Printers Row Lit Fest is back after a year’s hiatus due to the pandemic. This all-weekend festival draws authors, booksellers, and other literary people from across the country. CLHOF for the first time has a tent. Our partners under the tent are After Hours, Rhino, Chicago Poetry Center, Chicago Quarterly Review, Stories Matter Foundation, Guild Literary Complex, and an author table with Melanie Weiss, Carolyn Armstrong, and Amerlia Forczak. We’ll be passing out literature, chatting with whomever wants to chat, and generally making ourselves available. Come see us. Authors include Colson Whitehead, Faisal Mohyuddin, Nancy Johnson, Vu Tran, Christine Sneed, Ben Tanzer, and many others.
Sunday, August 1, 2021
Oak Park Brewing Company
155 S. Oak Park Ave.
Oak Park, IL 60302
Edward Hopper’s painting Nighthawks, which hangs in the Art Institute, has been the subject of much literary exploration. Stuart Dybek and Joyce Carol Oates are among the authors who’ve used the painting in their own fictional explorations. Hopper himself was inspired, according to some reliable accounts, to create the masterpiece after reading Ernest Hemingway’s The Killers, a short story set near Chicago at a diner much like the one in the painting. The Chicago Literary Hall of Fame will team up with Phantom Collective, the Ernest Hemingway Foundation of Oak Park, and Oak Park Brewing Company to create an intimate staged reading. June Sawyers’s original script Nighthawks: A Theatrical Meditation on Solitude and Loneliness brings Hopper’s 1942 iconic painting to life through the intersection of music, poetry, and fiction. Bookended by the songs of Tom Waits and incorporating the work of Hemingway and Dybek, among others, Nighthawks is a hybrid theatre piece directed by J. R. Sullivan and starring acclaimed Chicago actors Si Osborne as Edward Hopper and Amy Montgomery as his wife, and fellow artist, Jo Hopper. Doors opened at 5 p.m. for those wishing to dine off of OPB’s menu.
Thursday, June 24 to Thursday, July 22
4-5 p.m. CST
Jerakah Greene, recent recipient of the Pen America 2021 Emerging Voices Fellowships, will lead this summer's Chicago Literary Hall of Fame virtual creative writing workshop for high school students. "Chicago Voices" is free, but registration is required. Throughout this one-month workshop, high school-aged students from across Chicagoland will form their own writing community engaged in reading and writing exercises related to the city. Jerakah will help students find and develop their own voices as they produce and elevate work inspired by their lives, their city, and a diverse selection of notable Chicago literature. The workshop meets 4-5 p.m. CST every Thursday from June 24 until July 22.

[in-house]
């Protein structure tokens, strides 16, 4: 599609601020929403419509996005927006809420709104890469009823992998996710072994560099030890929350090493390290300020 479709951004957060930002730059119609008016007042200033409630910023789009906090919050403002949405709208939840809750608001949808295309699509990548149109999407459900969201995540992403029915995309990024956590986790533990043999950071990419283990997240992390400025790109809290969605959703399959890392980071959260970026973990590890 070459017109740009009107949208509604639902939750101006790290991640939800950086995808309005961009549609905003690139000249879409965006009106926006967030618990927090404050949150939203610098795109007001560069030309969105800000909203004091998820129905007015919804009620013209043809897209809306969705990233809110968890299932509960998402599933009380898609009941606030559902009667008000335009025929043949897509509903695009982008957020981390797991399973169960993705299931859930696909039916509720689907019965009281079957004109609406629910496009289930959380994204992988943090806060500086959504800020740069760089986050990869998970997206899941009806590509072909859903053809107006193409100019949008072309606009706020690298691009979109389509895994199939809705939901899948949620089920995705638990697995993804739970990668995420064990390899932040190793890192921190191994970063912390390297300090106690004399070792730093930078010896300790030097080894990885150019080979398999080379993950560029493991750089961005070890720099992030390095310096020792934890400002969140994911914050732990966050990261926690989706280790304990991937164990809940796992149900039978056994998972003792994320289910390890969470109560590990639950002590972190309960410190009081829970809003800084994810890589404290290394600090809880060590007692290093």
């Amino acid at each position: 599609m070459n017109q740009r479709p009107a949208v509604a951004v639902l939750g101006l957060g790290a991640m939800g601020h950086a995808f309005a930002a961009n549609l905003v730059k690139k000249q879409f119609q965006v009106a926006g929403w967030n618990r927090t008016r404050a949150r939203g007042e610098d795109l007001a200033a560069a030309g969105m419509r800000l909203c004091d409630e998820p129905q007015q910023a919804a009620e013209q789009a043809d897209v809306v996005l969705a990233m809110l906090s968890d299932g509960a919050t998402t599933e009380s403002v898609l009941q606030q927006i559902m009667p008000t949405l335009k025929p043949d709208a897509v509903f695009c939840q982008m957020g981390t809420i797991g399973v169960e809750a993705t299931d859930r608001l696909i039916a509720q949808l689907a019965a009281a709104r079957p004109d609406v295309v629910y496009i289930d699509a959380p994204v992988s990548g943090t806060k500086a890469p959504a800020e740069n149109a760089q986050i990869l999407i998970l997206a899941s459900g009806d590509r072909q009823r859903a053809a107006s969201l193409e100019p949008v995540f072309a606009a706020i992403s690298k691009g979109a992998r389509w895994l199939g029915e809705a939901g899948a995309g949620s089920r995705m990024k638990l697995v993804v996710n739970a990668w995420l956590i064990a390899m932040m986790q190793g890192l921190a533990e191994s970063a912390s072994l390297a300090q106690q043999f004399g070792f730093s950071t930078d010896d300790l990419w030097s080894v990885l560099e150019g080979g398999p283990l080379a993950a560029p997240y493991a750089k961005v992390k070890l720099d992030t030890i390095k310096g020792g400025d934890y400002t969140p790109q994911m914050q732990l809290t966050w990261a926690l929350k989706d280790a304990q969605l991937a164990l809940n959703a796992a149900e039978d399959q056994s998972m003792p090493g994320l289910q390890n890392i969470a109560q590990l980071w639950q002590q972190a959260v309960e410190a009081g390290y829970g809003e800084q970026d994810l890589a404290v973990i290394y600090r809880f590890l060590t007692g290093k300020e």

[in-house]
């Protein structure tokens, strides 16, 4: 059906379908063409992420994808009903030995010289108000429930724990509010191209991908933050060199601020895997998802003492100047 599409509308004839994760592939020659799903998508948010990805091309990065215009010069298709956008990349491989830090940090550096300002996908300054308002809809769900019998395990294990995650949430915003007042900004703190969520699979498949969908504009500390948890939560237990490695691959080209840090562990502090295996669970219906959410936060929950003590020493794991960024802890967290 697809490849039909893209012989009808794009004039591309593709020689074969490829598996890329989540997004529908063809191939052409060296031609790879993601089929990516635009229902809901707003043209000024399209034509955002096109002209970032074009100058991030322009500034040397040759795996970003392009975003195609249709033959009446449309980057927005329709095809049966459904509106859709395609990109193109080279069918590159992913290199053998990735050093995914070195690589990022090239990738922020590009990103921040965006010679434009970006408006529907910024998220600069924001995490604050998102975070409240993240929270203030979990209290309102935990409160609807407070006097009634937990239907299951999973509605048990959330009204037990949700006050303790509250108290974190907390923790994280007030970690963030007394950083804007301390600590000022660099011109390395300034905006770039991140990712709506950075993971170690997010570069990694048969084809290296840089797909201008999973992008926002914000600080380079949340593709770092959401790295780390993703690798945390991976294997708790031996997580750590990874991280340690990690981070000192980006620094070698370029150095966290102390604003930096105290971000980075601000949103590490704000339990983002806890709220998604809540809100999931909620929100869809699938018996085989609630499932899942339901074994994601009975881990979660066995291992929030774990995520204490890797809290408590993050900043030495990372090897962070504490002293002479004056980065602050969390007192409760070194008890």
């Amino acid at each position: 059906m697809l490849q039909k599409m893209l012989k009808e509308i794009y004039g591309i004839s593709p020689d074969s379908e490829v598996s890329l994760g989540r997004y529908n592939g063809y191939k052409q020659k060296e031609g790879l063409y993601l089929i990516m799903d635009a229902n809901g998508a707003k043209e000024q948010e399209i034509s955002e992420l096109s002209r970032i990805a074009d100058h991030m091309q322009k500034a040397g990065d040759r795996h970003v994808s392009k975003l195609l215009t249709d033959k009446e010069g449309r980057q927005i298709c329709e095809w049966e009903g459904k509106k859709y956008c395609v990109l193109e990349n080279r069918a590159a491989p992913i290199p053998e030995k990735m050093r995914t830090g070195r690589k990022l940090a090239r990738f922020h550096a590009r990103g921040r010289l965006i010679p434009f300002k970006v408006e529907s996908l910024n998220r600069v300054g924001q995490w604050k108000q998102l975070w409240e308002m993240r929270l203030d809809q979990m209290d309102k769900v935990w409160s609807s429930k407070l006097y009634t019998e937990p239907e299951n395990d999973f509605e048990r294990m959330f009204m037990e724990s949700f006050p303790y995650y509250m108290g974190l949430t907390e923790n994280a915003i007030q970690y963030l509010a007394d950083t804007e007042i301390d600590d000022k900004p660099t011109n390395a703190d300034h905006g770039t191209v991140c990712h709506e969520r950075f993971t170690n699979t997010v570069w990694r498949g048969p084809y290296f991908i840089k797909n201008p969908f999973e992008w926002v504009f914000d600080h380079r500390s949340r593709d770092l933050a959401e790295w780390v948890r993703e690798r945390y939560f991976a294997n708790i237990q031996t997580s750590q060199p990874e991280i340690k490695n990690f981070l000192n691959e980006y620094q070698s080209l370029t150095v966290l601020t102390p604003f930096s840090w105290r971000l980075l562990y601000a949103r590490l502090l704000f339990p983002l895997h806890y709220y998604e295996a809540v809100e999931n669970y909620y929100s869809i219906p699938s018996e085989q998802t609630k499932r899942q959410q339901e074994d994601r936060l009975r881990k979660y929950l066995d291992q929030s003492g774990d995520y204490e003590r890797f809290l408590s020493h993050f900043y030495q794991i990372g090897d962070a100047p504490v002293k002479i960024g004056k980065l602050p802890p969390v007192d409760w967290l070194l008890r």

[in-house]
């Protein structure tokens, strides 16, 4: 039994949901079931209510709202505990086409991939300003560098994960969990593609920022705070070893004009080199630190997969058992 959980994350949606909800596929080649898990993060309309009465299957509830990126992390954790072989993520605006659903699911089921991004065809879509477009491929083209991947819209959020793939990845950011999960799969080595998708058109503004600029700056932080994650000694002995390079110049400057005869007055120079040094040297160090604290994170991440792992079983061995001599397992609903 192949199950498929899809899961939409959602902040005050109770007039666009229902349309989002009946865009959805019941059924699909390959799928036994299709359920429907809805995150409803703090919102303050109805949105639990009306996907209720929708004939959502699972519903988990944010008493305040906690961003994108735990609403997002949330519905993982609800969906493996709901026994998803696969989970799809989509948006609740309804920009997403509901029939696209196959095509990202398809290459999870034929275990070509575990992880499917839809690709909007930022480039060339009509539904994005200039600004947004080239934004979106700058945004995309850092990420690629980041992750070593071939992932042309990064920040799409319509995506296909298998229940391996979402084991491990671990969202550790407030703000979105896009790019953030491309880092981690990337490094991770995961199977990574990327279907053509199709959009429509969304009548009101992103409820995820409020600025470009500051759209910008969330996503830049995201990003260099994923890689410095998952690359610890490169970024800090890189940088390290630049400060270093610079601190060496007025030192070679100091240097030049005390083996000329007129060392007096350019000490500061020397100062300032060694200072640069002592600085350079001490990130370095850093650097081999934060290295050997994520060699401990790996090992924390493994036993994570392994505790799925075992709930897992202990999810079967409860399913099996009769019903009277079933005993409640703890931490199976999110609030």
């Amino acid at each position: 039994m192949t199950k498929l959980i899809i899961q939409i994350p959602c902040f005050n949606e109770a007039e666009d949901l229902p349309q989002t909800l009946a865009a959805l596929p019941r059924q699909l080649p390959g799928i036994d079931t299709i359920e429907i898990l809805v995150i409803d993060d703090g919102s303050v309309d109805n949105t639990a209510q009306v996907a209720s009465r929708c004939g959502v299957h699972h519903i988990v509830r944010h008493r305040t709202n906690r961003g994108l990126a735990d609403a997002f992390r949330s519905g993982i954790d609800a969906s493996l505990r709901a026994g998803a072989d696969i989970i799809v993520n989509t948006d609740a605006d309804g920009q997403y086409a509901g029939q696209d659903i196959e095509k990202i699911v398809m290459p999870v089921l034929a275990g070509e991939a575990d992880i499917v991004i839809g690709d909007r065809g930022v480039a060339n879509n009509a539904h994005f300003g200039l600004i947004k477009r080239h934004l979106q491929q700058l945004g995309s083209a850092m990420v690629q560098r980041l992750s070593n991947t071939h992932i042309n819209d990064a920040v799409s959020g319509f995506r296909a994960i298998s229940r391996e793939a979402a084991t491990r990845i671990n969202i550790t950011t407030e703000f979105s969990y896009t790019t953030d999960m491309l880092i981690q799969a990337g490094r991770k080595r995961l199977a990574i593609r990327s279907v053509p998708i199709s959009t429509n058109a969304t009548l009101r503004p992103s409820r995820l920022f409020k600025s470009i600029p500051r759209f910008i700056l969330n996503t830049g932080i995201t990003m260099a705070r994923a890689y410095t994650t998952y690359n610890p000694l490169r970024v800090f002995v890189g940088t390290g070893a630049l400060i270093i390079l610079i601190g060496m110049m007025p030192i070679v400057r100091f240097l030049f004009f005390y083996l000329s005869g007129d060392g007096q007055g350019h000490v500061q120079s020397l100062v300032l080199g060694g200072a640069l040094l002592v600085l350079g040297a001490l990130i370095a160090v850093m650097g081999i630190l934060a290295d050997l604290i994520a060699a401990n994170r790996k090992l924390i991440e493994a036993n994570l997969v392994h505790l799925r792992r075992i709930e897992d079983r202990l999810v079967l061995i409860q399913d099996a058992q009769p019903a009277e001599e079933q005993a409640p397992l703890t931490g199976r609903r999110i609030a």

Greene graduated from Columbia College with a degree in Creative Writing and a double minor in Literature and Gender Studies. Greene was nominated for two Pushcart Prizes and a Best of the Net Prize in 2019 for stories published in Crabfat Magazine (October 2019) and Impossible Archetype (Issue 6). Greene moved back to their hometown, Tulsa, Oklahoma, after they were awarded a position in Tulsa Service Year, a pilot program aimed at pulling recent college graduates from all over the country to better the Tulsa community. Greene has started work at Tulsa Public Schools.
Read more about Greene in an interview on our blog.
Saturday, June 12, 2021
7 p.m. CDT
Cyrus Colter's 1970 short story "The Lookout," in which aspiring socialite Mildred stalks a Woodlawn street to witness the goings on at a party to which she was not invited, was dramatized in a special theatrical reading. Mardra Thomas directed and starred in a staged reading of Sandra Seaton's adaptation. Eric May introduced Colter and his work. Afterward, Mardra and Sandra, who has written two other one-act plays based on Colter stories, participated in a question and answer with the Zoom crowd. The Guild Literary Complex, Cliff Dwellers, and Chicago Writers Association teamed up with the Chicago Literary Hall of Fame to present this program.
Friday, June 4 through Saturday, September 4
Evenings and Weekends, Mostly
Chicago Literary Hall of Fame Fit/Lit returns for the summer, and the new session is open to all ages.
What It Is: A community of Chicago book lovers reading Chicago literature and plotting excursions based upon local writers and their books. The idea is to read about and see more of Chicago to deepen our appreciation of our city’s history (literary and otherwise) while reaping the health benefits of some good walks (or bike rides).
How it Works: Register for the session (there is a totally optional suggested donation; donate for yourself, donate for your family, or just join our group). Use our Discord Channel to post reactions (in writing, pictures, or video form) to what you’re reading and seeing. View and respond to the posts of others. In other words, engage with others in our community. Join us on our weekly socially distanced outings to places like the Eugene Field Memorial in the Lincoln Park Zoo or the Gwendolyn Brooks statue in Brooks Park. Let others know about your own outings and if you feel comfortable inviting group members to meet up. (We always wear masks). Once, every other week, usually on a Sunday evening, join our Zoom session to talk about some of what we've seen and read.
Where to Find Ideas: We will use the Discord Channel to post resources, like suggested reading lists, that will help you shape your self-guided reading and touring activities. The Chicago Literary Hall of Fame website is a primary source of materials on literary sites, authors, and books.
Why You Should Do It: This is a way to set goals and focus on activities that are both enrichening and entertaining. Just as some people record their steps as a way to monitor their fitness activity, we will (optionally) record our pages read and steps taken. For example, a daily goal might be 100 pages and 10,000 steps.